Floyd Leroy Laughlin, Appellant, v. United States of America, Appellee, 368 F.2d 558 (9th Cir. 1967)Annotate this Case
Rehearing Denied January 19, 1967
Dick Ivan Oberholtzer, James R. Bridges, San Francisco, Cal., for appellant.
Robert C. Williams, U. S. Atty., David Boerner, Asst. U. S. Atty., Stanley Barer, Seattle, Wash., for appellee.
Before POPE, BARNES and MERRILL, Circuit Judges.
Appellant was tried and convicted by a jury of rape within the boundaries of a National Park. The victim was an unmarried twenty-six year old registered nurse, who was married at the time of the trial. The case was tried before the jury on the theory of mistaken identity — that while the appellant had driven past the scene of the crime within the park, he had not participated in it. Because of the appellant's previous record involving sex crimes against minors, appellant's counsel thought it best, as a matter of trial strategy, not to have appellant take the stand.
In argument to the jury, appellant's counsel said: "There is no question of the sufficiency of the evidence as to rape. The question is by whom?"
During the trial, when certain articles of the victim's clothing were offered in evidence, appellant's counsel objected, saying there was no contest as to the fact that rape had occurred.
On appeal, appellant's counsel (not counsel below) urges there was no proof of the essential elements of rape, i. e., (1) no proof that penetration occurred, and (2) no proof that the rape was by force or against the victim's will.
The victim testified there had occurred an act of sexual intercourse; that after the occurrence she took a douche (C.T. 74). She also testified the raper had struck her from the rear, twisted her arm behind her, taken her to some bushes, forced her to the ground, put his weight upon her so as to pin her to the ground, and three times (C.T. 73) — each with an increasingly menacing tone — had said "Take your clothes off, and I won't hurt you."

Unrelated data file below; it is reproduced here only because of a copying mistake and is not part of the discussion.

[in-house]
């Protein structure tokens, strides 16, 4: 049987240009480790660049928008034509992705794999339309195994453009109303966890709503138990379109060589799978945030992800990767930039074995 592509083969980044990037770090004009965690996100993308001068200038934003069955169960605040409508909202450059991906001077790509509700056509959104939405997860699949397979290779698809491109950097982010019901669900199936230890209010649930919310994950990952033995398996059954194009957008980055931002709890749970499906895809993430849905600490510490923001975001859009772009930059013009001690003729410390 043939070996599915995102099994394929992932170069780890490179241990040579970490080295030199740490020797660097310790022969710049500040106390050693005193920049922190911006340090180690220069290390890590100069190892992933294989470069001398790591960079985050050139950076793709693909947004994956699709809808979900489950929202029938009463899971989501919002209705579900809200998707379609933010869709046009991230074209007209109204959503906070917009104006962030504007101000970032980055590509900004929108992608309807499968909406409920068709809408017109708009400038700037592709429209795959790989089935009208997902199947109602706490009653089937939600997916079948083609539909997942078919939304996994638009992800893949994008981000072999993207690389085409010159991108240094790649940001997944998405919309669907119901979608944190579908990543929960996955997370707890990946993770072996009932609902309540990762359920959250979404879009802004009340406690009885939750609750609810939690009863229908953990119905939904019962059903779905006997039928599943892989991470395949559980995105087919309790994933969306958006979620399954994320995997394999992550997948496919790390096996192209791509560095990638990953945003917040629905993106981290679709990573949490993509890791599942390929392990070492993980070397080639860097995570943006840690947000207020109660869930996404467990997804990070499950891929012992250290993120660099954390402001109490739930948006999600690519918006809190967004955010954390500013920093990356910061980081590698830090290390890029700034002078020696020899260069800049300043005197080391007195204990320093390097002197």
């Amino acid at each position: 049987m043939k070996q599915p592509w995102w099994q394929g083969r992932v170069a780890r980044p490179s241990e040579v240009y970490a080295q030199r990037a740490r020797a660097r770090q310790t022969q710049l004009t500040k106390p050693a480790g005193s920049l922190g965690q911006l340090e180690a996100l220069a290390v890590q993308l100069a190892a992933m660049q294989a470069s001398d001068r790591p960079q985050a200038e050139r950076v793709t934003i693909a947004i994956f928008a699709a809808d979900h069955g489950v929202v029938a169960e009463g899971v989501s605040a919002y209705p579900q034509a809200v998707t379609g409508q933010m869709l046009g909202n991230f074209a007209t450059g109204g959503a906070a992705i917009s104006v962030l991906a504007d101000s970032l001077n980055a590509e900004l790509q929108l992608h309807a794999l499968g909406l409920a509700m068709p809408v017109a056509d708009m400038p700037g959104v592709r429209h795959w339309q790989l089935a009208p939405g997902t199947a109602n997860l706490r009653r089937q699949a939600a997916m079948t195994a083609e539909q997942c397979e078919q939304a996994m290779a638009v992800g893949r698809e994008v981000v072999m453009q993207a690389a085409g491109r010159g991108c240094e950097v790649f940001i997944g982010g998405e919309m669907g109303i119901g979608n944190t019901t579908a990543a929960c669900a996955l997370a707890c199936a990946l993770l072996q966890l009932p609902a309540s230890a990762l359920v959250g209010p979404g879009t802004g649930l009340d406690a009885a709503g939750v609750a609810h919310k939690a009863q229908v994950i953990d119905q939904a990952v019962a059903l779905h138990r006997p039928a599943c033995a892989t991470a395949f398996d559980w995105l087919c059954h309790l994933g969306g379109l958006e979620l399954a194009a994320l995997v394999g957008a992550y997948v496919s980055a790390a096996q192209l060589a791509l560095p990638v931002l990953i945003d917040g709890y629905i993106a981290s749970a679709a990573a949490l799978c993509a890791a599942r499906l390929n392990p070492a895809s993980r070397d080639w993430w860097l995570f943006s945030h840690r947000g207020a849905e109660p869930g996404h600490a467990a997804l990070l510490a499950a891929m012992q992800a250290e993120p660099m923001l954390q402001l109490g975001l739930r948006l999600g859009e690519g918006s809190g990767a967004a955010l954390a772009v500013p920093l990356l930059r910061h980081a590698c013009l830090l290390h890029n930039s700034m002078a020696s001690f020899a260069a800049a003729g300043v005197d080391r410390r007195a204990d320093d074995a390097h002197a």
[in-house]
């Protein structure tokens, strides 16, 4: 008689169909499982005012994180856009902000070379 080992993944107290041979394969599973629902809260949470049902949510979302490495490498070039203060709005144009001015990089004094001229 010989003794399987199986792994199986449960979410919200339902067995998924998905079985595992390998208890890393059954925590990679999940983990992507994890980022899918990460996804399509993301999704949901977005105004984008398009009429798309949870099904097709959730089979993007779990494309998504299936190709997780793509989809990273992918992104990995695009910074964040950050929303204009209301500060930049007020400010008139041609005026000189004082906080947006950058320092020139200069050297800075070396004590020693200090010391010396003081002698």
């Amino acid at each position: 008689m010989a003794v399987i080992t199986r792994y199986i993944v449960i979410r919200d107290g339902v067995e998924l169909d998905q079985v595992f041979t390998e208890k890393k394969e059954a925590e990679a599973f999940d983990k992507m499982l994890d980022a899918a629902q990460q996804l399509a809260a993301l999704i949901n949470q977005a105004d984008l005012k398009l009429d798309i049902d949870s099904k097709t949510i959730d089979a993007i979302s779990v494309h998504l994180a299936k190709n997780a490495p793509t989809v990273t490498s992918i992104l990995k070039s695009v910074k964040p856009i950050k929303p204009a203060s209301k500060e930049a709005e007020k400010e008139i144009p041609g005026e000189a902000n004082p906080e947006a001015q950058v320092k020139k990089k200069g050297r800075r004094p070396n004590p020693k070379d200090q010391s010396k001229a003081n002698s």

Just as there cannot be rape without penetration, there cannot be sexual intercourse without penetration. A lack of medical testimony, in view of the manner in which this case was tried, and the facts proved, is of slight consequence. It is but one factor to be weighed by the jury.1
It is no longer the law that a person attacked and threatened with rape must fight "in this [to the] last ditch stage. Threats * * * of bodily harm * * * with some degree of physical force" is sufficient. Ewing v. United States, 77 U.S.App.D.C. 14, 135 F.2d 633 (1942).
Here the victim testified she was very frightened, and that she thought her life was in danger. (C.T. 65) The point that there was a lack of force used was not urged as an issue in the trial below — all counsel agreed, and the court so instructed the jury (R.T. 254), without objection.
We are forced to the conclusion that there existed substantial evidence that rape, with all its essential elements, had been committed by a person identified as this appellant, and that such evidence, with the lawful inferences arising therefrom, supports the finding of guilt beyond a reasonable doubt.
We note, but only in passing, that no motion for judgment of acquittal was made by competent and vigorous counsel for defendant, either at the conclusion of the government's case, or after all evidence was in.
Cf. People v. Martinez, 57 Cal. App. 771, 208 P. 170 (1922); People v. Preston, 19 Cal. App. 675, 680, 127 P. 660 (1912)